I try to dedicate my blog to Disney stuff, but I feel compelled to write about my sister. If you have been reading, you know that she has been fighting cancer. Today, her doctor spoke the words that she has been waiting to hear; cancer free! Her 18 month journey has been tough, to say the least. I want to celebrate her courage, and the early Christmas gift that her friends and family have received.
She has been keeping a journal at Caring Bridge.com, which is like a blog for those facing serious illness. I would like to share part of her journal regarding what she has learned from cancer. ( I have to admit that she is a better writer than I will ever be.) Her words are so inspirational that I think we all can benefit from at least one, if not all, of the lessons that she so eloquently expresses.
Things That Cancer Taught Me
To be patient with my body – The journey through treatment and chemotherapy was long and filled with suffering and the journey home, body weary and bruised, may take a long time, maybe for the rest of my life.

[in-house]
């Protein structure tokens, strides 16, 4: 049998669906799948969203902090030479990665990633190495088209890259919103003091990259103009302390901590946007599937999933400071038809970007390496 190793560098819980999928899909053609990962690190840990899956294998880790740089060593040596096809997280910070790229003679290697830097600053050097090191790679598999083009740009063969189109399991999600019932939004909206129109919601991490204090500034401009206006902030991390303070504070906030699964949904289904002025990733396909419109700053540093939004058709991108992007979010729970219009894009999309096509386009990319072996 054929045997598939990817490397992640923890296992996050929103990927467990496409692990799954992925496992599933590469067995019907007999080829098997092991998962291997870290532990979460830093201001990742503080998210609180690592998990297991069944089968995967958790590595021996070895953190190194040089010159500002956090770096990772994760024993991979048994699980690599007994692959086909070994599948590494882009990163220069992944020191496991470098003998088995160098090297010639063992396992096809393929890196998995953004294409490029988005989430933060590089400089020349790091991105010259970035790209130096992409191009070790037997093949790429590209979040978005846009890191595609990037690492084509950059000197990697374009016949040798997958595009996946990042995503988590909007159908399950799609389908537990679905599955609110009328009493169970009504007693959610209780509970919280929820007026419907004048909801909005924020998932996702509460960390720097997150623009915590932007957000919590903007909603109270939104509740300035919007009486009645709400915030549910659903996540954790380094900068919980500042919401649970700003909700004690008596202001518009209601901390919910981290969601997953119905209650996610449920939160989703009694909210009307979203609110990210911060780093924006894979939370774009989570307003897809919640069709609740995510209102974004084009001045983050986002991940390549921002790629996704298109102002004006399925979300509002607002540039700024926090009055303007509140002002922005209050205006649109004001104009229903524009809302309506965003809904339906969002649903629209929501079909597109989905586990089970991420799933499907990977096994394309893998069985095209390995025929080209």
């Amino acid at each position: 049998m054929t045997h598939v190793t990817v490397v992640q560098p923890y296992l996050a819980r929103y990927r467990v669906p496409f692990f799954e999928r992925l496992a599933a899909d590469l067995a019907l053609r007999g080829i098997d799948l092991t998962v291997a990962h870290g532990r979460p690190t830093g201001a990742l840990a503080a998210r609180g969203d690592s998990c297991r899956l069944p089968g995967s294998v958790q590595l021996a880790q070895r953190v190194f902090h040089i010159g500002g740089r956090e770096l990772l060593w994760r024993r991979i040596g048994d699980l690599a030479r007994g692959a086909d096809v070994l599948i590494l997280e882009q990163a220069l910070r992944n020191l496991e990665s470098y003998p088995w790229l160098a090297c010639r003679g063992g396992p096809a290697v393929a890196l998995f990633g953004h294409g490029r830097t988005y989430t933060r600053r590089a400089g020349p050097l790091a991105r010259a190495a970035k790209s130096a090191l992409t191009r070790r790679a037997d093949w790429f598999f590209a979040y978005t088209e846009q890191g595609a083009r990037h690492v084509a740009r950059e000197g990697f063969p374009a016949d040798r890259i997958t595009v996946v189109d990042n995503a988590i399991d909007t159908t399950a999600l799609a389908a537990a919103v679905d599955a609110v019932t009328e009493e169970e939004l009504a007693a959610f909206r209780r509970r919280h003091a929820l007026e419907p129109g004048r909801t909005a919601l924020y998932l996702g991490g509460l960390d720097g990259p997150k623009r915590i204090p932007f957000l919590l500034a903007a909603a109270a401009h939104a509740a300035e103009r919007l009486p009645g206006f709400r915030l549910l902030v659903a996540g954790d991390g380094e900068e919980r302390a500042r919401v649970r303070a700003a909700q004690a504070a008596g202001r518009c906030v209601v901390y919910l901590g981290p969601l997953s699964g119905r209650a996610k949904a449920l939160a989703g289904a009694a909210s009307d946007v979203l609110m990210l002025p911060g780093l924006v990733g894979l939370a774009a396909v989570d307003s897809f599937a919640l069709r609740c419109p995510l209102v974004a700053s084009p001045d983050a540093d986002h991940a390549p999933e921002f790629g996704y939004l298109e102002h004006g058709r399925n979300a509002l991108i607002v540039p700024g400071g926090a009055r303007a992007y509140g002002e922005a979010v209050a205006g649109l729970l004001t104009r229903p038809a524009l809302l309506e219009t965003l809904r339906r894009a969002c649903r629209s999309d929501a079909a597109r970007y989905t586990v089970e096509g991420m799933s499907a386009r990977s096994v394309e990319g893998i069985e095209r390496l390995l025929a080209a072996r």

To celebrate each day – I can’t know if cancer will make another appearance but I know for a fact that I will die of some cause, some day – just not today. I will therefore celebrate each day until I have no tomorrows left.
To love the ones who love me – I know who my true friends are now and – though I never doubted my family’s love – cancer has helped underline and establish it’s importance. The people who love us are the most important people in our lives. I tell them I love them – and show it – every day.
To be kind to others – I have no idea why a stranger didn’t return my smile or the cashier at the store was crabby. I have not walked in their shoes and don’t know their back story. So I ask. I listen. I am kind to everyone. And I try to express the empathy I have been so blessed to receive.
To not sweat the small stuff – In the scheme of things, being late, chores not being done, and other little things are insignificant. I do my best and try not to worry about the rest.
To be humble – Spending five months completely hairless, swollen from steroids, nauseated every second of every day, avoiding mirrors, worrying that I was going to die a bald, bloated, cancer-riddled woman has a way of humbling a person. Undergoing cancer treatment has given me a universal smack down – a cosmic lesson in humility – and for that I am grateful.